Leeds nostalgia: historic Temple Newsam is a building to treasure

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These days Temple Newsam is one of the jewels in Leeds’s crown - a green and pleasant oasis on the edge of the city but it was once a country pile, home to one of the most powerful men in the United Kingdom.

Temple Newsam is famous as the birth place of Lord Darnley, notorious husband of Mary Queen of Scots.

The building itself is a Tudor-Jacobean mansion and in the past has been described as one of the best examples of such architecture in Britain.

In the Domesday Book the property is known as Neuhusam and was owned by Ilbert de Lacy. Before that it had been owned by Dunstan and Glunier, Anglo-Saxon thanes. Around 1155 it was given to the Knights Templar until they were suppressed in the 14th Century and the estate was handed to Sir Philip Darcy. Temple Newsam House was built between 1500 and 1520. Leeds Corporation compulsory purchased part of the estate in 1909 to build a sewage works and begin coal mining, the house and remaining land being acquired for a nominal sum in 1922, after which the building was restored.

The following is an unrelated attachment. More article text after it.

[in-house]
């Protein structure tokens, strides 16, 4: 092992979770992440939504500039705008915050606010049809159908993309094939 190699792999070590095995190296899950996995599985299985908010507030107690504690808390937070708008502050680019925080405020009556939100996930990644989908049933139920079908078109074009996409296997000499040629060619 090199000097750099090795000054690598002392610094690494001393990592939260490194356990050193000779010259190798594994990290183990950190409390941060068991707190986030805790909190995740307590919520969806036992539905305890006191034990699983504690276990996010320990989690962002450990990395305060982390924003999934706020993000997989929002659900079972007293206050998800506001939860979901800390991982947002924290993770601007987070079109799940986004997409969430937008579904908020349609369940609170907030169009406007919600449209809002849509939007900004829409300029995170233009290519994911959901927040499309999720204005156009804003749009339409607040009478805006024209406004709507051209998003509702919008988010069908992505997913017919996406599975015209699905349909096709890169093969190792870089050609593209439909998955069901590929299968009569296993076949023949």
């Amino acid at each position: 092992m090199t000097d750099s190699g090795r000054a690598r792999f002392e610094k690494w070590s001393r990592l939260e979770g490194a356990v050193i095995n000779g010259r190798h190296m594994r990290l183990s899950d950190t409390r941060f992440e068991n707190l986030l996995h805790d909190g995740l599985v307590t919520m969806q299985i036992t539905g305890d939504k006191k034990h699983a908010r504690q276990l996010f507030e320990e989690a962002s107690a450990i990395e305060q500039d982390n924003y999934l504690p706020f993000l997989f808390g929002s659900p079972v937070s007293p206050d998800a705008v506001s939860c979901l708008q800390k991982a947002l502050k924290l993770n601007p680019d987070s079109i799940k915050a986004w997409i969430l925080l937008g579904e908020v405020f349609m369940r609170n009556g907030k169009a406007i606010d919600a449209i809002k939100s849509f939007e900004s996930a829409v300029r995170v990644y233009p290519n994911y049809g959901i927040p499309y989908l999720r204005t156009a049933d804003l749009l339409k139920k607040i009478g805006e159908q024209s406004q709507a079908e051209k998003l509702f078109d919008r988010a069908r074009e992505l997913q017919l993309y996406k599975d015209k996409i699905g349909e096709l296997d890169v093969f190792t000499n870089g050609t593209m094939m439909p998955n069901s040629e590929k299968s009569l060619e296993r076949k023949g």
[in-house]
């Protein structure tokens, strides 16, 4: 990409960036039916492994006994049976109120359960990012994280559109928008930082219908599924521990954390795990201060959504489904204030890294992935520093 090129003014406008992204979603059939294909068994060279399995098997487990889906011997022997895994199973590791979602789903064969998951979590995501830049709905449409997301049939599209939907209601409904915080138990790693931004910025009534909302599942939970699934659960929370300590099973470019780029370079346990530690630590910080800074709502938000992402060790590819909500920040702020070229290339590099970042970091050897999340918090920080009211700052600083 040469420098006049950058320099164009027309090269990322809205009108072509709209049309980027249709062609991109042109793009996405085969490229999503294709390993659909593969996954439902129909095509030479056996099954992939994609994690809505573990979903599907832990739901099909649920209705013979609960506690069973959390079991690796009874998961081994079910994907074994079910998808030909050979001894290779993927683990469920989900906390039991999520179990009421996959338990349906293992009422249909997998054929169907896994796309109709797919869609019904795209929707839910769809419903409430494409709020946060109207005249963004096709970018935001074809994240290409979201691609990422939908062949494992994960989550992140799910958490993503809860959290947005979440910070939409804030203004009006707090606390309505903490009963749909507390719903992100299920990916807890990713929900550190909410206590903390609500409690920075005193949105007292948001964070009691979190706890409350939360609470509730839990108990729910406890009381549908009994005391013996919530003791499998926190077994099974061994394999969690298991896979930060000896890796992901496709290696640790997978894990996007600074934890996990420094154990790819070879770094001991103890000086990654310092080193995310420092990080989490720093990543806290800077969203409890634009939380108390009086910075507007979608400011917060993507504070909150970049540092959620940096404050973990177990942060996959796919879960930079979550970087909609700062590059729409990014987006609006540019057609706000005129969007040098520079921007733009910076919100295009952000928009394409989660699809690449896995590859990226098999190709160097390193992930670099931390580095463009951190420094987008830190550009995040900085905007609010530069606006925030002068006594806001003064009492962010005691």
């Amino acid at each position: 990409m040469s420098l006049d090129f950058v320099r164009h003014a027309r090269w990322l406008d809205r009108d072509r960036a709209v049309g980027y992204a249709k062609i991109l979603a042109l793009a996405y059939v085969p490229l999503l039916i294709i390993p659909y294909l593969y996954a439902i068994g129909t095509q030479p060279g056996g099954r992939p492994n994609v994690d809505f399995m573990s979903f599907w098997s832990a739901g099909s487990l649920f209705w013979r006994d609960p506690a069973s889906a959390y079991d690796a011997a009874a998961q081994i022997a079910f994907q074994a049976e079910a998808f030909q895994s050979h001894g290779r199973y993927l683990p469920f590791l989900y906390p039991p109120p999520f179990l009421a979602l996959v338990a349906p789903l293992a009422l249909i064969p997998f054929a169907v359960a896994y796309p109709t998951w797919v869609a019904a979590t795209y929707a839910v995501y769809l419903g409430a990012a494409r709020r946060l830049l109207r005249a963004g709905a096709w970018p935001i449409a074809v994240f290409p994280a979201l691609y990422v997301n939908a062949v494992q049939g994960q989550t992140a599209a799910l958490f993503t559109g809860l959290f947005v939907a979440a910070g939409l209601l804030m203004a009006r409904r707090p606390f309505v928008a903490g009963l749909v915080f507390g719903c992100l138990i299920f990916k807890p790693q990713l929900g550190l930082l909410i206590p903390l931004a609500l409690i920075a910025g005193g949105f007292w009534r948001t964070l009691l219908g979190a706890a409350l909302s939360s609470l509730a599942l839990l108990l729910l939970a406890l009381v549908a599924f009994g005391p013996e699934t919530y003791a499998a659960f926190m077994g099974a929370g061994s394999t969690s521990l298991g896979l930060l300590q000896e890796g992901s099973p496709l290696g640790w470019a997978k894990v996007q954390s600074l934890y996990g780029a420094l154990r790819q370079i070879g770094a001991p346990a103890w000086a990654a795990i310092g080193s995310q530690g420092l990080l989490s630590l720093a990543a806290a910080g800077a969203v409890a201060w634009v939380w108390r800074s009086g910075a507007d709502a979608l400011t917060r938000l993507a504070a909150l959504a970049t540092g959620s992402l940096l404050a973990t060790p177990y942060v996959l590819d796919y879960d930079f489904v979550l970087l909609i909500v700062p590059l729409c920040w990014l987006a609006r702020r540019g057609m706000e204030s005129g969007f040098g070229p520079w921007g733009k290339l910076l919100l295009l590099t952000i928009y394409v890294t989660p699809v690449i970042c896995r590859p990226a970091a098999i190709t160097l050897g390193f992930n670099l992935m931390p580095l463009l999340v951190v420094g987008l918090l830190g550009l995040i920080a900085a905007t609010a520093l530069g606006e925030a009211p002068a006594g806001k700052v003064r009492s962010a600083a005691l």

Henry Stewart or Stuart, 1st Duke of Albany (1545-1567)was king consort of Scotland from 1565 until his murder at Kirk o’ Field in 1567.

He was the second but eldest surviving son of Matthew Stewart, 4th Earl of Lennox, and his wife, Lady Margaret Douglas.

Darnley’s maternal grandparents were Archibald Douglas, sixth Earl of Angus, and Margaret Tudor, daughter of Henry VII of England and widow of James IV, king of Scots.